Skip to main content

The Cathedral and World War II: The bombing of the Library

The Cathedral and World War II: The bombing of the Library

The soaring tower of Bell Harry is a wonderful sight as one approaches Canterbury. Some 250 feet in height, it can be seen for miles outside the city. The tower’s bell, called ‘Harry’ after Henry of Eastry, the prior between 1285 and 1331, brought comfort during the COVID-19 outbreak. It was sounded each evening from Maundy Thursday until the end of May 2020 in remembrance of those who had died across the world each day from the virus, and in thanksgiving for health workers and supply-workers across the globe. The tower itself gave comfort and strength to the citizens of Canterbury through the darkest hours of World War II, as a symbol of survival and hope.

With its proximity to the continent, its ports and its airfields, the county of Kent was in the frontline of conflict during World War II. In addition, Canterbury was one of the cities targeted by the Germans for bombing in what are termed ‘the Baedeker Raids’. These were bombing raids on cultural cities, identified from the Baedeker tourist guidebook, carried out in 1942 as a reprisal for the bombing by the Allies of the German cities of Lübeck and Cologne. The first of the Canterbury raids was in the early hours of 1st June. About 130 high explosive bombs were dropped on the city, with about 3,600 fire bombs. Forty-three people were killed and there was huge damage to buildings, with much of the eastern end of the high street reduced to rubble, and churches and schools destroyed or damaged beyond repair.

Throughout the war, a team of fire-watchers kept guard in the Cathedral, with further teams throughout the city. These extraordinarily brave men threw fire bombs off the roofs and extinguished them with sand and water from stirrup pumps.  A memorial to the fire-watchers of Canterbury is in the flooring at the west end of the nave, dedicated in 2004.

The cathedral fire-watchers had their base in the nave roof. The main team in 1942 was made up of four men, Tom Hoare, Alfred Burden, Joe Wanstall and Tom Shaw, some of whom had served in World War I. Their accounts of the raid of 1st June make vivid and terrifying reading; their actions saved the Cathedral from destruction by fire.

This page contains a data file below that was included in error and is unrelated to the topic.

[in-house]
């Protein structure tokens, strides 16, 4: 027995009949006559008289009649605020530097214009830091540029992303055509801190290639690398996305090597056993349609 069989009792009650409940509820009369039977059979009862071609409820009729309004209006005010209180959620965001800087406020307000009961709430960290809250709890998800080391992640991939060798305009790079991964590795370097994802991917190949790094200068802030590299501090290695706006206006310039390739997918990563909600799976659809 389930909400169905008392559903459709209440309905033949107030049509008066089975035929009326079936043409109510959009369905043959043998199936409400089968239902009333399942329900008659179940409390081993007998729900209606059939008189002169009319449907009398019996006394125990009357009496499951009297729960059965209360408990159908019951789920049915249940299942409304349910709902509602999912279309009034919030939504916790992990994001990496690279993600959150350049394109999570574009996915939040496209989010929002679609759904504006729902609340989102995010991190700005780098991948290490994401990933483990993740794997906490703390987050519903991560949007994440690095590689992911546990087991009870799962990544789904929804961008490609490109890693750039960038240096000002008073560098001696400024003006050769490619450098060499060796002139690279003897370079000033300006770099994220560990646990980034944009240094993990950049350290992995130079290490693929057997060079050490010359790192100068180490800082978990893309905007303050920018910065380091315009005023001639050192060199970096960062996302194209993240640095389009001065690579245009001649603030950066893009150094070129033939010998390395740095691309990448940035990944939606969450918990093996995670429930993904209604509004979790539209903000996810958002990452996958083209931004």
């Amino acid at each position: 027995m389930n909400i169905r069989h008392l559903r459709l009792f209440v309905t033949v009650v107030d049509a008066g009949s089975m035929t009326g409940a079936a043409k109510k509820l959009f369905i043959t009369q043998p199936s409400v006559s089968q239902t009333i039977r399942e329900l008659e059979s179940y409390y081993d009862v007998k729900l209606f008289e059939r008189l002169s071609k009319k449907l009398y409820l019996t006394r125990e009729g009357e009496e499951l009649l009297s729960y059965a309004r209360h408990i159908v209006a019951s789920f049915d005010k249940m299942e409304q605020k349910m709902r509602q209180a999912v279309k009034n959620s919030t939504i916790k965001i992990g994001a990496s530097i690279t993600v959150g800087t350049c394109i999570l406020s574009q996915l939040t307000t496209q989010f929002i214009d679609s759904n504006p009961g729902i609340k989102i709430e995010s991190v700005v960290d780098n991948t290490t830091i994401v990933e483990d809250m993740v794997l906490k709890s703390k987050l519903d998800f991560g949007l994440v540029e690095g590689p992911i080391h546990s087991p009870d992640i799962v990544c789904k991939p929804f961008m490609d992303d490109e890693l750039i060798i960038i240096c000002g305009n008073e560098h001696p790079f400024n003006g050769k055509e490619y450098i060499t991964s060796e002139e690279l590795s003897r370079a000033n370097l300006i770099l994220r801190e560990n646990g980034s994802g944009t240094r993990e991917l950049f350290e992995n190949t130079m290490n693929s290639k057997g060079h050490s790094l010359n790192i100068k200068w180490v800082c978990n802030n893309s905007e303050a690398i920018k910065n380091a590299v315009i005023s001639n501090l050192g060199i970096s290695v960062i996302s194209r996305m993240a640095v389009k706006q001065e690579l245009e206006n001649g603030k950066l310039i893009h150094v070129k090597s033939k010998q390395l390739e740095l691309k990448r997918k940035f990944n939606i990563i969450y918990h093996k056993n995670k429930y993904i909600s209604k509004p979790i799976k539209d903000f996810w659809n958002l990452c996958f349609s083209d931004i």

The Cathedral itself was saved from extensive destruction during the raid; however, other buildings in the precincts were hit by high explosive bombs, from which nothing could protect them. One of these buildings was the Victorian Library, shown here in this photograph (reference DCc/MR/D/ARC/L/1). As part of the preparations for war, the precious collections had been evacuated. However, furnishings and books remaining on the shelves were destroyed.

In addition to fire-watching, other measures taken to protect the Cathedral included placing sandbags against monuments and walls, and laying earth over the quire floor. The cathedral roof was also painted green as a camouflage, stained glass was removed, windows were boarded up, and barrage balloons were installed in the precincts. The boys of the King’s School and of the Choir School were evacuated to Cornwall. Many of the measures taken to protect the Cathedral were the ideas of the then Dean, Hewlett Johnson, and some proved controversial at the time. The Deanery was also extensively damaged during the 1st June raid. The Dean sheltered in a passageway there, and Archbishop William Temple and his wife sheltered under a staircase in the Old Palace.

Further bombing raids took place in October 1942, and on seven other days during the war. In all, 121 civilians lost their lives in Canterbury; their names are recorded in the Canterbury Book of Remembrance, which is displayed in the south-west transept. Men and women in the armed forces who lost their lives are also commemorated in memorials and rolls of honour within the Cathedral.

The present Archives building was completed in 1954 on the same site as the Victorian Library, as part of the post-war rebuilding in the city. The building itself is very much part of the story of loss and survival in World War II, alongside some of the records it holds.

Back to top of page